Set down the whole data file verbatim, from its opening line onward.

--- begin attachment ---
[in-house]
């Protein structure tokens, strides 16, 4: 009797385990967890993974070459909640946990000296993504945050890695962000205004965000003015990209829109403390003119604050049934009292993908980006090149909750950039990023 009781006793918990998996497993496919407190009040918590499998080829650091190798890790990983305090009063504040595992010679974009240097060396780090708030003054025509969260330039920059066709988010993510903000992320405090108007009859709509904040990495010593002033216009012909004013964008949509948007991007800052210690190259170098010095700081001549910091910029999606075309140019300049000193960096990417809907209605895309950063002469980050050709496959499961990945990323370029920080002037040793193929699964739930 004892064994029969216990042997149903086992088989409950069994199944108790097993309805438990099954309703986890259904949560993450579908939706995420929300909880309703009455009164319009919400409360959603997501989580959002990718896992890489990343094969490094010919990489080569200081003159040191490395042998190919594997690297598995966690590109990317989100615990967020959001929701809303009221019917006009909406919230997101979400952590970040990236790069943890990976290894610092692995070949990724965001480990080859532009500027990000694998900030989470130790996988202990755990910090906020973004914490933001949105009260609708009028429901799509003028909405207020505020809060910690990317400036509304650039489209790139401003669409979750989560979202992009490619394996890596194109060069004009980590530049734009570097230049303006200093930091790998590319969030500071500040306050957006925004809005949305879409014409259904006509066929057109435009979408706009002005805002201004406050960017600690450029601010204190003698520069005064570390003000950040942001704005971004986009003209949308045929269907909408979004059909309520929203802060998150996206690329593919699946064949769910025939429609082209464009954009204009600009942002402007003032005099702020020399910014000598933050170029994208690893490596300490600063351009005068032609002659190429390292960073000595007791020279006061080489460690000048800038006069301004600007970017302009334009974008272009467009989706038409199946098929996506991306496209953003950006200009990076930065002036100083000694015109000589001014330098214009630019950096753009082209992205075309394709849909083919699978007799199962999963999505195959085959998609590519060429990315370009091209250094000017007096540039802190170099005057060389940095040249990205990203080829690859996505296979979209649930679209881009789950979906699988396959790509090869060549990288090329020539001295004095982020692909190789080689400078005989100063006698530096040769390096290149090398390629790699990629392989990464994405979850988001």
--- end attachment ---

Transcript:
[in-house]
């Protein structure tokens, strides 16, 4: 009797385990967890993974070459909640946990000296993504945050890695962000205004965000003015990209829109403390003119604050049934009292993908980006090149909750950039990023 009781006793918990998996497993496919407190009040918590499998080829650091190798890790990983305090009063504040595992010679974009240097060396780090708030003054025509969260330039920059066709988010993510903000992320405090108007009859709509904040990495010593002033216009012909004013964008949509948007991007800052210690190259170098010095700081001549910091910029999606075309140019300049000193960096990417809907209605895309950063002469980050050709496959499961990945990323370029920080002037040793193929699964739930 004892064994029969216990042997149903086992088989409950069994199944108790097993309805438990099954309703986890259904949560993450579908939706995420929300909880309703009455009164319009919400409360959603997501989580959002990718896992890489990343094969490094010919990489080569200081003159040191490395042998190919594997690297598995966690590109990317989100615990967020959001929701809303009221019917006009909406919230997101979400952590970040990236790069943890990976290894610092692995070949990724965001480990080859532009500027990000694998900030989470130790996988202990755990910090906020973004914490933001949105009260609708009028429901799509003028909405207020505020809060910690990317400036509304650039489209790139401003669409979750989560979202992009490619394996890596194109060069004009980590530049734009570097230049303006200093930091790998590319969030500071500040306050957006925004809005949305879409014409259904006509066929057109435009979408706009002005805002201004406050960017600690450029601010204190003698520069005064570390003000950040942001704005971004986009003209949308045929269907909408979004059909309520929203802060998150996206690329593919699946064949769910025939429609082209464009954009204009600009942002402007003032005099702020020399910014000598933050170029994208690893490596300490600063351009005068032609002659190429390292960073000595007791020279006061080489460690000048800038006069301004600007970017302009334009974008272009467009989706038409199946098929996506991306496209953003950006200009990076930065002036100083000694015109000589001014330098214009630019950096753009082209992205075309394709849909083919699978007799199962999963999505195959085959998609590519060429990315370009091209250094000017007096540039802190170099005057060389940095040249990205990203080829690859996505296979979209649930679209881009789950979906699988396959790509090869060549990288090329020539001295004095982020692909190789080689400078005989100063006698530096040769390096290149090398390629790699990629392989990464994405979850988001």